Bara, Jennifer Jane (2012) The influence of the microenvironment on vascularisation of osteochondral tissues. Doctoral thesis, Keele University.

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The regulation of vascularisation is a major challenge facing osteochondral tissue engineering. Articular cartilage is an avascular tissue and the presence of blood vessels is associated with various pathologies of the tissue. Conversely, bone requires an extensive vascular supply in order to maintain viability and function. Angiogenesis is influenced by aspects of the microenvironment including extracellular matrix molecules and cell secreted factors. In this thesis, in vitro models were used to investigate the effects of glycosaminoglycan content and bone marrow-derived mesenchymal stromal cell secretome on angiogenesis in context to osteochondral tissue. In addition, an in vivo study was used to determine the effect of endocultivation time pre-BMP-2 application on the vascularisation of bone tissue engineered by endocultivation. This thesis has demonstrated that articular cartilage glycosaminoglycans inhibit the adhesion of endothelial cells and suggests this activity is due to chondroitin sulphate and/or hyaluronan. Furthermore, this thesis has also shown that when chondrogenically or osteogenically differentiated, bone marrow-derived mesenchymal stromal cells reduce production of angiogenesis-related proteins and display anti-angiogenic properties in vitro. The results presented in this thesis support the use of endocultivation as a technique for tissue engineering vascularised bone grafts in vivo, however, suggest that increased vascular ingrowth may not necessarily lead to increased bone formation. Together, these findings demonstrate how the cell microenvironment may influence the vascularisation of osteochondral tissue which may have important implications for osteochondral tissue engineering and provide insight into how pathological vascularisation of articular cartilage may occur.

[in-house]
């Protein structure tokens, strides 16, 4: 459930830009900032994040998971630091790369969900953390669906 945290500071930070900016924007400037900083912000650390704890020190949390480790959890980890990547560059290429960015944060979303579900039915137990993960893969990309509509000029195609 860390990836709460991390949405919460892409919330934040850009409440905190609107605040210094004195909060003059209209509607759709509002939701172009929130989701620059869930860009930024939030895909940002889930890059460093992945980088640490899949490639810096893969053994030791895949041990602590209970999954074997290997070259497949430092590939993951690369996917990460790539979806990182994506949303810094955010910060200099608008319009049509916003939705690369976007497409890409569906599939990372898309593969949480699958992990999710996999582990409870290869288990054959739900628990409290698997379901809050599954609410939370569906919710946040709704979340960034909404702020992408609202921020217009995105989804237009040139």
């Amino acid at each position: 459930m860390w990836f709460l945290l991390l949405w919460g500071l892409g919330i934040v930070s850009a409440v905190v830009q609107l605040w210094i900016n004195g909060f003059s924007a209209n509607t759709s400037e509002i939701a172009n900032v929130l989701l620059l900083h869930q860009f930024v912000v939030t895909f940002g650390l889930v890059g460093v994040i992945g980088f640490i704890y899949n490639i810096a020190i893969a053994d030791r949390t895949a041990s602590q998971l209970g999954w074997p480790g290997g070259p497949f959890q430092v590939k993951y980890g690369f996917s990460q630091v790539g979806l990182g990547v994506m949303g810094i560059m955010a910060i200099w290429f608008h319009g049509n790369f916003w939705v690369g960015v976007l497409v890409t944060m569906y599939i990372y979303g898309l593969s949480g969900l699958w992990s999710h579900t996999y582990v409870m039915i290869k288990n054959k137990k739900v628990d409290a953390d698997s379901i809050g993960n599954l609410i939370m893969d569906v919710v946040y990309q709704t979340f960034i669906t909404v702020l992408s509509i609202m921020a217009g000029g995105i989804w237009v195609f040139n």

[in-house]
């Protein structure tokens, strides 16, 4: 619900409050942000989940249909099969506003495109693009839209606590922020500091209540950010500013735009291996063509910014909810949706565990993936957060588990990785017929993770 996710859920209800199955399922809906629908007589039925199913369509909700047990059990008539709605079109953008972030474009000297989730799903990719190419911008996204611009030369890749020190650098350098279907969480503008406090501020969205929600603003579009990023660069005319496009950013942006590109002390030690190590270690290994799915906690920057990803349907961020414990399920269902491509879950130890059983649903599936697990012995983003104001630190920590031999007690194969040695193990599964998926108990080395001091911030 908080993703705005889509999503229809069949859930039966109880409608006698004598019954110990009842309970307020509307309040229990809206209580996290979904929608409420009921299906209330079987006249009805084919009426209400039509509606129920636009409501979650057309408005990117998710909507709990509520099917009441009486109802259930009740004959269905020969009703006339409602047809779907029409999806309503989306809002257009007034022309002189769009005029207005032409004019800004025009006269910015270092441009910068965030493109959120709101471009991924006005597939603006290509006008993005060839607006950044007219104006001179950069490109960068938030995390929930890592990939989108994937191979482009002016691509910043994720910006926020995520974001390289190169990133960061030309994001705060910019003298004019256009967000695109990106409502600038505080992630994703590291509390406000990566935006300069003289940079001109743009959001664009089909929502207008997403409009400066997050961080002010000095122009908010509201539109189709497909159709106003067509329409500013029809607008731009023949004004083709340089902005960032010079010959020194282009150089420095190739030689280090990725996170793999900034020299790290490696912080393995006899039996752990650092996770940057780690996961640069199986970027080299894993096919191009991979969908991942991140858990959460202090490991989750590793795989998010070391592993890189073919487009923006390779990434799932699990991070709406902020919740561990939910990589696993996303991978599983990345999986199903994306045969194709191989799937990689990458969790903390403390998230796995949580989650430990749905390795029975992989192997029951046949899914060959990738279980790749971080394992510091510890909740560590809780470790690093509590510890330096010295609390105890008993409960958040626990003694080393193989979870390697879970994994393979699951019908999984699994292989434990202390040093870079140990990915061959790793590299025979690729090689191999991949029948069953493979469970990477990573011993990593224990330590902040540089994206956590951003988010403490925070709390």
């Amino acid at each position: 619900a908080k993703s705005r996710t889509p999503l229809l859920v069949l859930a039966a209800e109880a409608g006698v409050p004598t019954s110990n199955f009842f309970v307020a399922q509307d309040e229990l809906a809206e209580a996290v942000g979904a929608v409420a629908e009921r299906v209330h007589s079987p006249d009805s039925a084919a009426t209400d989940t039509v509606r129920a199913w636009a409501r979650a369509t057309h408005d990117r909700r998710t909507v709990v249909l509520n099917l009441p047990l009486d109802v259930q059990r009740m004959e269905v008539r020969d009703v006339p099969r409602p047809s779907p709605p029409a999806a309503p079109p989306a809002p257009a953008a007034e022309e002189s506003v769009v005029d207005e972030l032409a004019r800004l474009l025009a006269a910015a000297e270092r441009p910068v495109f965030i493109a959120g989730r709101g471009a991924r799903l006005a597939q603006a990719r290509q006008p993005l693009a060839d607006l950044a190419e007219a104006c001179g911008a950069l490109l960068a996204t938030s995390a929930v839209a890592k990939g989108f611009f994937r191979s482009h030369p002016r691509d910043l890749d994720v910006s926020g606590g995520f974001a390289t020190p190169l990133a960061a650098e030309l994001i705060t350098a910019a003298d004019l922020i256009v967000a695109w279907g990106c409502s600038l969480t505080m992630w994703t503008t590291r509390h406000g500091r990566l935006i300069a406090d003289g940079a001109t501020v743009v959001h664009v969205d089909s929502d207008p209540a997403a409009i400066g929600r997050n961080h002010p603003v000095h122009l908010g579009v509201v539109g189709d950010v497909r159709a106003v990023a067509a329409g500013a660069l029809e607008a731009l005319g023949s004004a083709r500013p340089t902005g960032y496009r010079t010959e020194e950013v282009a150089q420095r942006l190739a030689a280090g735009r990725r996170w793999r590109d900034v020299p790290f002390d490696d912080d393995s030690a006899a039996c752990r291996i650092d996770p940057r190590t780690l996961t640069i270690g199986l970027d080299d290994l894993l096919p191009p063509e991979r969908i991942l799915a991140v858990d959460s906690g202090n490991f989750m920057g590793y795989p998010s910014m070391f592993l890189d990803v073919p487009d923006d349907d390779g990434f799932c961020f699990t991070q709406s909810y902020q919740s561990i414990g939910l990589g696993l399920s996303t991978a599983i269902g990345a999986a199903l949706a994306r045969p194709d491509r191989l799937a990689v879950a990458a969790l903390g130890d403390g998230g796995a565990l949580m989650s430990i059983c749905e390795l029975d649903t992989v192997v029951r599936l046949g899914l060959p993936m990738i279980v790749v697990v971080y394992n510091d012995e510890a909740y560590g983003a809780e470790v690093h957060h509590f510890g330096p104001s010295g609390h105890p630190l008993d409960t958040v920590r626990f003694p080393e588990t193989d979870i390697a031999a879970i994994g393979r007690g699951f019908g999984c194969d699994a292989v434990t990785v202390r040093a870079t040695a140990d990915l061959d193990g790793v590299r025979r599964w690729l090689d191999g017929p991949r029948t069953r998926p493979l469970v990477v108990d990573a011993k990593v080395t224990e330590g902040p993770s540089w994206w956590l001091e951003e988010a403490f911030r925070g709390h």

Item Type: Thesis (Doctoral)
Additional Information: Indefinite embargo on e-access. For access to the hard copy thesis, check the University Library catalogue.
Subjects: R Medicine > R Medicine (General)
Divisions: Faculty of Medicine and Health Sciences > Institute for Science and Technology in Medicine
Depositing User: Lisa Bailey
Date Deposited: 16 Aug 2022 13:52
Last Modified: 16 Aug 2022 13:52

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